Ad Spending on Amazon Soars as Retailers Tap its Traffic
Specialty retailers and brands that don’t want to sell on Amazon and other third-party e-commerce sites might still want to consider advertising there.
Product advertising on retail sites like Amazon, Sears and Target has surged since the recession, when some companies began selling advertising on their e-commerce sites as a way to earn more revenue. Retailers responded enthusiastically. Ad impressions on Amazon, not including Amazon’s own ads, were up 81 percent in November 2011 from December 2010, according to comScore. Among the outdoor specialty retailers advertising on Amazon last week were Austin Kayak, Backcountry.com, Campsaver.com, 02Gearshop.com, Outfitter Country, Sun and Ski Sports and TravelCountry.com. Massey’s Outfitters is among the specialty shops that have advertised recently on Sears.com.
Specialty retailers have long used pay-per-click (PPC) advertising to place product ads — often an image with price, size and a link to their store — on shopping and price comparison sites like Shopping.com, PriceGrabber.com, Shopzilla.com, NexTag and others. With PPC advertising, retailers bid how much they will pay for each click-through on a particular word. When done correctly, PPC advertising enables retailers to reach consumers at the exact moment they are researching the advertised product, category or brand online. In 2010, more than a quarter of specialty outdoor retailers used comparison-shopping sites like Pricegrabber and NextTag in this way, according to research by Outdoor Industry Association®.
It’s easy to see the attraction of Amazon Product Ads. Amazon drew 111.5 million unique visitors in the fourth quarter of 2011, up 31 percent from a year earlier and more than the combined traffic of the next two busiest sites — Walmart.com and Apple.com. Target and Sears.com were ranked a distant fourth and eighth in terms of unique visitors. What’s important for independent retailers to remember is that even the best e-commerce sites only convert about 3 percent of their visits. The remaining 97 percent end without a purchase. From the consumer’s point of view, in other words, these sites are as much for research as they are for buying.
In the case of Amazon, ads can display in up to four places, although shoppers often have to scroll to the very bottom of the product search results page, where they appear as sponsored links, or the bottom of the product detail page, where they appear in a box marked “Product Ads from External Websites.”
Of course the usual warnings about pay-per-click advertising apply, and — at 45 cents per click for sport apparel priced over $60.01 and 65 cents per click for general sporting goods priced over $100 — Amazon Product Ads don’t come cheap. Still, a survey by CPC Strategy in 2010 found Amazon Product Ads ended up costing its clients about 10 percent of revenue earned, making advertising on Amazon more cost-effective than advertising on seven other paid shopping engines. This implies a conversion rate of 6.5 percent, which is not unheard of but is very difficult to achieve, particularly when Amazon is already selling the advertised product.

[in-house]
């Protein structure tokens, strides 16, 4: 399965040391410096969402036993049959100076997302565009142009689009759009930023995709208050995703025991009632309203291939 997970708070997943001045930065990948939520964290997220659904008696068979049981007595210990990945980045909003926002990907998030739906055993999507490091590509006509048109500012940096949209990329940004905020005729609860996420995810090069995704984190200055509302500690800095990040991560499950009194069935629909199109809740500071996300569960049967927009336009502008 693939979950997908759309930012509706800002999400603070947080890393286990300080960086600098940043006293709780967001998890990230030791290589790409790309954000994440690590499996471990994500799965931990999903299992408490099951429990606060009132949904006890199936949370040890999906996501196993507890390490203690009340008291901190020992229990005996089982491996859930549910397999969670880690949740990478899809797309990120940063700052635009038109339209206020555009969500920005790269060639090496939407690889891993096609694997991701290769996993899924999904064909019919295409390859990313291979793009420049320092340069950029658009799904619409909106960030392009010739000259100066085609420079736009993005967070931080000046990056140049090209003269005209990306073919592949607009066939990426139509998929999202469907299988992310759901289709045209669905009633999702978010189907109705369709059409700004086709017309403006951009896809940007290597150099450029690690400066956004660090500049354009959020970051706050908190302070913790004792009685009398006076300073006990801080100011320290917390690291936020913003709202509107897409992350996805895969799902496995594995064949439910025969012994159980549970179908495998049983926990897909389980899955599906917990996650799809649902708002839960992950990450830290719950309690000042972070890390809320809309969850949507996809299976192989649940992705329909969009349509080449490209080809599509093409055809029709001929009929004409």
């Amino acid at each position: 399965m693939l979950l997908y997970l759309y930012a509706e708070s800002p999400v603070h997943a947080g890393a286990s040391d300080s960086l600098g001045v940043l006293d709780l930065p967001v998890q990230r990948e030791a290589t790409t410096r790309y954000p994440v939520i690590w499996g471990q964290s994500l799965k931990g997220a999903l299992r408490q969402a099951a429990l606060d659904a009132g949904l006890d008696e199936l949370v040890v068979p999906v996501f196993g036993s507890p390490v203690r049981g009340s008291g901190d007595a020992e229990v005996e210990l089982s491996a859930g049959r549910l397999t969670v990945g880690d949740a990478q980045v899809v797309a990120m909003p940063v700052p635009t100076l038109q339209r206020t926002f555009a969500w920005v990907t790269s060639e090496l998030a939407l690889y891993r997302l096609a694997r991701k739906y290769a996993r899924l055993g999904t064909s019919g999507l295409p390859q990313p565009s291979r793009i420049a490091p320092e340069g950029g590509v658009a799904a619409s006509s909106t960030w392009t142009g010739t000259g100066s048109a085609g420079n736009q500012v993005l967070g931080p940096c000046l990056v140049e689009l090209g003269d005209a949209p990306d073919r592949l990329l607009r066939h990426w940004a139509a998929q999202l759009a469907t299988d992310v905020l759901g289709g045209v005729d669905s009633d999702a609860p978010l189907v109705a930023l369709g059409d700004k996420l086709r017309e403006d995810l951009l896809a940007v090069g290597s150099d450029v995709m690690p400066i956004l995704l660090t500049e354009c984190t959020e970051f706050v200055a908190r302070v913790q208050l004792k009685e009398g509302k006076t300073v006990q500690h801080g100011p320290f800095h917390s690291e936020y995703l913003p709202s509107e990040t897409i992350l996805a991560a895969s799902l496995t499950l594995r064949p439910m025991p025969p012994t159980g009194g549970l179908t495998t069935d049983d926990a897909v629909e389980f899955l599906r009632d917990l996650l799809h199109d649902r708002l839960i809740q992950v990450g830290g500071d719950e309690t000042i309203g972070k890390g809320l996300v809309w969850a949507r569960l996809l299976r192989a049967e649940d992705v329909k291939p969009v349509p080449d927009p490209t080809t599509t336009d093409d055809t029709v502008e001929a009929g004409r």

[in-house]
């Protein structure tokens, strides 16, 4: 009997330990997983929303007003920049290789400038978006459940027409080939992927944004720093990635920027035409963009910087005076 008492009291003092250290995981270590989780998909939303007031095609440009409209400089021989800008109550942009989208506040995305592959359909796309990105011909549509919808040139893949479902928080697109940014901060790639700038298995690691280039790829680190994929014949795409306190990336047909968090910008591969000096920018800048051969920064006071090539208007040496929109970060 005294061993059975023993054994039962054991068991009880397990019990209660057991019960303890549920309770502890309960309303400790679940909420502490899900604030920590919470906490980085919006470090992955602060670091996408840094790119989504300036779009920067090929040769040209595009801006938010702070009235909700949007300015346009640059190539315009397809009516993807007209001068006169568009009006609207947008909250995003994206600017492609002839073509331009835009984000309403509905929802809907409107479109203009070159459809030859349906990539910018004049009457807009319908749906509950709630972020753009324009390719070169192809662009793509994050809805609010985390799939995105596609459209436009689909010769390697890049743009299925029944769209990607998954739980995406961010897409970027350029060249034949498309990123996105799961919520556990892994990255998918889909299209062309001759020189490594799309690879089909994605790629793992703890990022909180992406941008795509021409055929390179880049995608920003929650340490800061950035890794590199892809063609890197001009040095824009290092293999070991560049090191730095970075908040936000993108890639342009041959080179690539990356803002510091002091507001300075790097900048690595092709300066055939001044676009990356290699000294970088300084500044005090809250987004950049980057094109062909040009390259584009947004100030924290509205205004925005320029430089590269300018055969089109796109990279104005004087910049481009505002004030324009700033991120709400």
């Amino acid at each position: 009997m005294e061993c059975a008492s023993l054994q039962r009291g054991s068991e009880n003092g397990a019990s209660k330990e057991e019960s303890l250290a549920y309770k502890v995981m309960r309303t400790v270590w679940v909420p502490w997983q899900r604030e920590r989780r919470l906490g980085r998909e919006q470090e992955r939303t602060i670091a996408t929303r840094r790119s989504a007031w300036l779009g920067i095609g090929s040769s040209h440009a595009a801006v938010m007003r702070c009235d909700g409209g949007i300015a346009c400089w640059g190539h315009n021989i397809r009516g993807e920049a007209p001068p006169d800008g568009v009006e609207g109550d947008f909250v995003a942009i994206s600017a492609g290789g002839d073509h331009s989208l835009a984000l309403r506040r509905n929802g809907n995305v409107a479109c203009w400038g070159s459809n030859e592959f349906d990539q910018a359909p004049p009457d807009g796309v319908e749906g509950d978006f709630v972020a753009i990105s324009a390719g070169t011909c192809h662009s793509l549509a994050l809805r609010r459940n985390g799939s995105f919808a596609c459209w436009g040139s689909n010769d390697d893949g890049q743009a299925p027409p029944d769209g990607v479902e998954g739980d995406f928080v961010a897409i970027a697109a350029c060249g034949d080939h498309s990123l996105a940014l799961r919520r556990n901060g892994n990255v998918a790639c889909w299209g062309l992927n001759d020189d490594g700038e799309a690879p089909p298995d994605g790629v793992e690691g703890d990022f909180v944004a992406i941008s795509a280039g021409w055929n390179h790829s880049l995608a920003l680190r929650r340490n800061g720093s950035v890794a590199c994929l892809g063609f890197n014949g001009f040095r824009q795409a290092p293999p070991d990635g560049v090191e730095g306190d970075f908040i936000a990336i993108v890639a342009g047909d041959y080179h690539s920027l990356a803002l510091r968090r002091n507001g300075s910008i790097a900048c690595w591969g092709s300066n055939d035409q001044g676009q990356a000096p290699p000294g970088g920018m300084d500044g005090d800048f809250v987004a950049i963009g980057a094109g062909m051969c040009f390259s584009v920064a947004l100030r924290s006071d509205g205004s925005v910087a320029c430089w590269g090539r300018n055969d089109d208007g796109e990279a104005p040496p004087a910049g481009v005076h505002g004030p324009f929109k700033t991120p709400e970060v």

“Generally, we haven’t had much success except for product that is not widely available through Amazon,” noted Tim King, president of Backcountry Edge Inc., an online retailer. “Unless we’re running a short-term promotion, Amazon usually offers prices far lower than ours. The clicks we get from the Amazon ads are mostly folks looking for product information they can’t get from Amazon. They come to us for the information and then return to Amazon to buy it at a lower price.”
For this reason, it’s important to set daily spending caps to limit potential losses while testing new ads. Retailers should also frequently monitor ad results from all advertising channels to identify SKUs and categories that are not producing revenue, and remove them from their ad feeds.
“It’s very important to not just test one advertising medium, but to check your on-site conversions from all different traffic sources,” noted Mike Massey, owner of Massey’s Outfitters.
While constant monitoring may seem troublesome, a host of firms has emerged to help retailers automate their data feeds to Amazon, Google, NextTag, Shopzilla and other shopping channels to ensure they reflect the latest pricing and inventory information. Most say that retailers can get all the metrics they will need to monitor ad effectiveness from Google Analytics, which has the added advantages of being free and built into several popular e-commerce platforms.
The big advantage of advertising, rather than selling, on Amazon is that when consumers click on your ad, they are sent to your website to transact business. From that point forward, you — the retailer — gain control of the customer experience and relationship, including access to their email address and other contact information. (See Pros & Cons of Selling on Amazon in this month’s CEO Brief.)